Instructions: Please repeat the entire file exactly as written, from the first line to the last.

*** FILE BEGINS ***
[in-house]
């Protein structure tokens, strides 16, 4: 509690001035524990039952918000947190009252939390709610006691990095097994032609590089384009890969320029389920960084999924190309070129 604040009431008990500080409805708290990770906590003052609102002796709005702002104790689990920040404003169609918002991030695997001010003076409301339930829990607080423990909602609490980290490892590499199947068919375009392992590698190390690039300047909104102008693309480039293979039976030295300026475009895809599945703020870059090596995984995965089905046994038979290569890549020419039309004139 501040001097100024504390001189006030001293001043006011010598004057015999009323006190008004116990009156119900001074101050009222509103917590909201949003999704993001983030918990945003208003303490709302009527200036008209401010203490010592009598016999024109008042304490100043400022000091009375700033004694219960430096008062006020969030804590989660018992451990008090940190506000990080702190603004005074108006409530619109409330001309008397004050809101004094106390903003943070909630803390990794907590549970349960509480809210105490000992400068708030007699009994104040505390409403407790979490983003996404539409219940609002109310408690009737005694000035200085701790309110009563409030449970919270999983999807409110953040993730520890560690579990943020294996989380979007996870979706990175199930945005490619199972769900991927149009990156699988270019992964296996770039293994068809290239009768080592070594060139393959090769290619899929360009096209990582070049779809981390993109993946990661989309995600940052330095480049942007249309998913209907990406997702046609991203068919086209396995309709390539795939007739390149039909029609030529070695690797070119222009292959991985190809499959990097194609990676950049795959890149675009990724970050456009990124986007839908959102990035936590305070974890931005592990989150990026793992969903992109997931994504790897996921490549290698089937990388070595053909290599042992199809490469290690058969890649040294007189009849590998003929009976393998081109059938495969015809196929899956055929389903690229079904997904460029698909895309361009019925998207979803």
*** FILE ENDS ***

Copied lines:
[in-house]
């Protein structure tokens, strides 16, 4: 509690001035524990039952918000947190009252939390709610006691990095097994032609590089384009890969320029389920960084999924190309070129 604040009431008990500080409805708290990770906590003052609102002796709005702002104790689990920040404003169609918002991030695997001010003076409301339930829990607080423990909602609490980290490892590499199947068919375009392992590698190390690039300047909104102008693309480039293979039976030295300026475009895809599945703020870059090596995984995965089905046994038979290569890549020419039309004139 501040001097100024504390001189006030001293001043006011010598004057015999009323006190008004116990009156119900001074101050009222509103917590909201949003999704993001983030918990945003208003303490709302009527200036008209401010203490010592009598016999024109008042304490100043400022000091009375700033004694219960430096008062006020969030804590989660018992451990008090940190506000990080702190603004005074108006409530619109409330001309008397004050809101004094106390903003943070909630803390990794907590549970349960509480809210105490000992400068708030007699009994104040505390409403407790979490983003996404539409219940609002109310408690009737005694000035200085701790309110009563409030449970919270999983999807409110953040993730520890560690579990943020294996989380979007996870979706990175199930945005490619199972769900991927149009990156699988270019992964296996770039293994068809290239009768080592070594060139393959090769290619899929360009096209990582070049779809981390993109993946990661989309995600940052330095480049942007249309998913209907990406997702046609991203068919086209396995309709390539795939007739390149039909029609030529070695690797070119222009292959991985190809499959990097194609990676950049795959890149675009990724970050456009990124986007839908959102990035936590305070974890931005592990989150990026793992969903992109997931994504790897996921490549290698089937990388070595053909290599042992199809490469290690058969890649040294007189009849590998003929009976393998081109059938495969015809196929899956055929389903690229079904997904460029698909895309361009019925998207979803």